I haven’t thought about it, at least not in my professional career. DaggerVision Films is a company yes, but I never want it to feel like work and a grinding job so I take it one project at a time.
Talk to me about your opinions on Corporate Hollywood Horror. Can remakes ever be beneficial in your eyes? Why or why not?
Eh, the “Hollywood” question. That’s okay that you ask. I’m glad that you did. I just laugh now because I have become so well known for my outspoken hatred towards Hollywood and the stale, regurgitated and purified bullshit that they so relentlessly force feed to the younger horror audience. The horror genre is the only genre that vilifies itself with needless remakes and sequels. Some of the directors have brought this upon themselves by not knowing when to stop their own movies before they just make a parody of themselves. And then you have directors such as Michael Bay who in my mind is the number one serial rapist in the industry. Not literally of course.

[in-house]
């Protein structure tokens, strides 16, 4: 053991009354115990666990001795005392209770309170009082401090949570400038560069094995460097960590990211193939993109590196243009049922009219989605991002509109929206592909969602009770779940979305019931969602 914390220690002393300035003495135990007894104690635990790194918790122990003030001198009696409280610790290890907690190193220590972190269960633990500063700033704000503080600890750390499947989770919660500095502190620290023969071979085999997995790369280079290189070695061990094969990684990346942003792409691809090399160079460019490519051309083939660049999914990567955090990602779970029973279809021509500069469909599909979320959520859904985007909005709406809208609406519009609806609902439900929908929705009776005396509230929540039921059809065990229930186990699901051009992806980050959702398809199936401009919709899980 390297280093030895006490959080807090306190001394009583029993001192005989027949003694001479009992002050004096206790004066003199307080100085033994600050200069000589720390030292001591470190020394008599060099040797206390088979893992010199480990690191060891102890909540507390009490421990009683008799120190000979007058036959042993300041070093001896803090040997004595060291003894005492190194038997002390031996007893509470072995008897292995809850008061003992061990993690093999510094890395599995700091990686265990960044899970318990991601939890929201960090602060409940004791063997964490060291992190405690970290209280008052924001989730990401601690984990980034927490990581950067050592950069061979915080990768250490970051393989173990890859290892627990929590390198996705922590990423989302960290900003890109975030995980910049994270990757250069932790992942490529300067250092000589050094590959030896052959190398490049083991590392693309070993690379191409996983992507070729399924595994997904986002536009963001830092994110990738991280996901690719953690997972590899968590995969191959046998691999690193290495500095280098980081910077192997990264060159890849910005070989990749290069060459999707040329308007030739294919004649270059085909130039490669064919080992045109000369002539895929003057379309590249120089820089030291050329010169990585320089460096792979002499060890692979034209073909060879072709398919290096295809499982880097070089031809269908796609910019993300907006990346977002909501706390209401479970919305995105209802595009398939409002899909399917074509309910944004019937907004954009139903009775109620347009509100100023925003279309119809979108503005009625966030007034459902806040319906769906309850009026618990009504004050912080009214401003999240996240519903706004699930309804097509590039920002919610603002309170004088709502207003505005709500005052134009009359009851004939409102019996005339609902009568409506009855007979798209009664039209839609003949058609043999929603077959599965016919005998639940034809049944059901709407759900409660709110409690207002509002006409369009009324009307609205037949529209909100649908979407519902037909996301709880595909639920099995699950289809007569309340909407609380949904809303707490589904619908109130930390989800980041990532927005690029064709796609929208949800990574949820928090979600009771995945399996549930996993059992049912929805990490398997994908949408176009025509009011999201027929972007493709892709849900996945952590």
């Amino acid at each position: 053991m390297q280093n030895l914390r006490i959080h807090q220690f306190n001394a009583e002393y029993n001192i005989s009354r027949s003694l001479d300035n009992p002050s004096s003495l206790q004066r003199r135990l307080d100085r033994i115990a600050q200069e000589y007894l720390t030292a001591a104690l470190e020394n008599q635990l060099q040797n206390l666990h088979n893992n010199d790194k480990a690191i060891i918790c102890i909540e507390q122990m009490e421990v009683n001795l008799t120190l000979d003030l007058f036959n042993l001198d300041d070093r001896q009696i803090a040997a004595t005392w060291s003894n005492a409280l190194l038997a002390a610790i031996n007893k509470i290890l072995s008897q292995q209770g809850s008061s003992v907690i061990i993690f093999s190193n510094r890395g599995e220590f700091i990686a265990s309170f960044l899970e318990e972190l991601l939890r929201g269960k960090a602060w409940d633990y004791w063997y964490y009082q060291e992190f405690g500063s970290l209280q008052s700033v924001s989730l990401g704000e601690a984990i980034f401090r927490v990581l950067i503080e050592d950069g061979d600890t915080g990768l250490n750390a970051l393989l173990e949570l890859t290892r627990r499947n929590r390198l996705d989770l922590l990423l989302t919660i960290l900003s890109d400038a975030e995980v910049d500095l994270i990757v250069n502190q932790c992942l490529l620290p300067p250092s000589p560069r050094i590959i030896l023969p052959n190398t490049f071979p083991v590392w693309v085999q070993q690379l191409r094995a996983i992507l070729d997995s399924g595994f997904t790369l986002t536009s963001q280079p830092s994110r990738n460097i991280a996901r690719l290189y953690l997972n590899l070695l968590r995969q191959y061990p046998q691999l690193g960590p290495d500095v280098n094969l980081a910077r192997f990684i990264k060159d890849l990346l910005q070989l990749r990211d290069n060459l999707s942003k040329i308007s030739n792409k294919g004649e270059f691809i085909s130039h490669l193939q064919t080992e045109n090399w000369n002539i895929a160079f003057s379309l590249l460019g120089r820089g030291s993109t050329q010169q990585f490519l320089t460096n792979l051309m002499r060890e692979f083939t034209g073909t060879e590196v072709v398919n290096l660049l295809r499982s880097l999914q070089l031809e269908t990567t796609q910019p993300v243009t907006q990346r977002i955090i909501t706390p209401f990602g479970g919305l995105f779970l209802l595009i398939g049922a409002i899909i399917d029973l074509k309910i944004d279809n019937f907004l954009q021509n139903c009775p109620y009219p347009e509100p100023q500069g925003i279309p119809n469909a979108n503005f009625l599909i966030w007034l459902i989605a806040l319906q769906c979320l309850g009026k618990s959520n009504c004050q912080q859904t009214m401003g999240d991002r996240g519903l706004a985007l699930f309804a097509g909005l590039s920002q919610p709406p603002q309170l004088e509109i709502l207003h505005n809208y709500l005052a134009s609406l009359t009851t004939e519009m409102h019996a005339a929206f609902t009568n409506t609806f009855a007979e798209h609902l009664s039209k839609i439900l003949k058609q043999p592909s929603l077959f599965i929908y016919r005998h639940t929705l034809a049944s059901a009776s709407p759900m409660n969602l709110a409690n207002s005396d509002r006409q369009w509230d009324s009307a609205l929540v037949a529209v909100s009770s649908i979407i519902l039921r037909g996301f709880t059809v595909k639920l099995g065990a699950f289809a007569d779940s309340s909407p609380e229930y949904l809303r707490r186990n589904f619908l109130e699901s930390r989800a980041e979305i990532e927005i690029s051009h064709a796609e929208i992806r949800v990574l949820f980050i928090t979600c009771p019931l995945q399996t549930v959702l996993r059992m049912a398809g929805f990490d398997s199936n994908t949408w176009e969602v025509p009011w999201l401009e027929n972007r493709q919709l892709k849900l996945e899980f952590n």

In my opinion for what it’s worth, I can see a director wanting to remake his /her own film under the following pretenses. If he/she as a director made an extremely low budget film, and due to lack of finances could not make the movie as he or she truly envisioned and then were presented with backing that would allow the respect artist to remake the film the way that he/she had originally envisioned then yes, this is acceptable. I made Caustic Zombies on $350. I had a lot of great support and donations such as two military vehicles which upped the production value, but the movie was not filmed the way that I had fully envisioned in my head. If I were presented with the opportunity to remake it, there is no question in my mind that I would. My intent would be for artistic purposes, and not financial gain. I did leave Caustic Zombies open for a sequel and the reason that I did that was due to lack of budget and also the time frame in which we had to finish the film. And in regards to Samhain: Night Feast, I would seriously consider making a sequel because the original was shot for fun and was a very Hitchcockian film in the essence that I wanted the viewer to determine what happened and why, leaving each viewer walking away with their own interpretation of the film. I have ideas in mind for Samhain: Night Feast which would tie up some of the intentionally lose ends. Who knows? The point I am driving home is that if a remake is done for artistic merit by the original writer and director than I am all for it. If you are out for money and remake someone else's film where the film was flawless to begin with then that’s where I have a problem.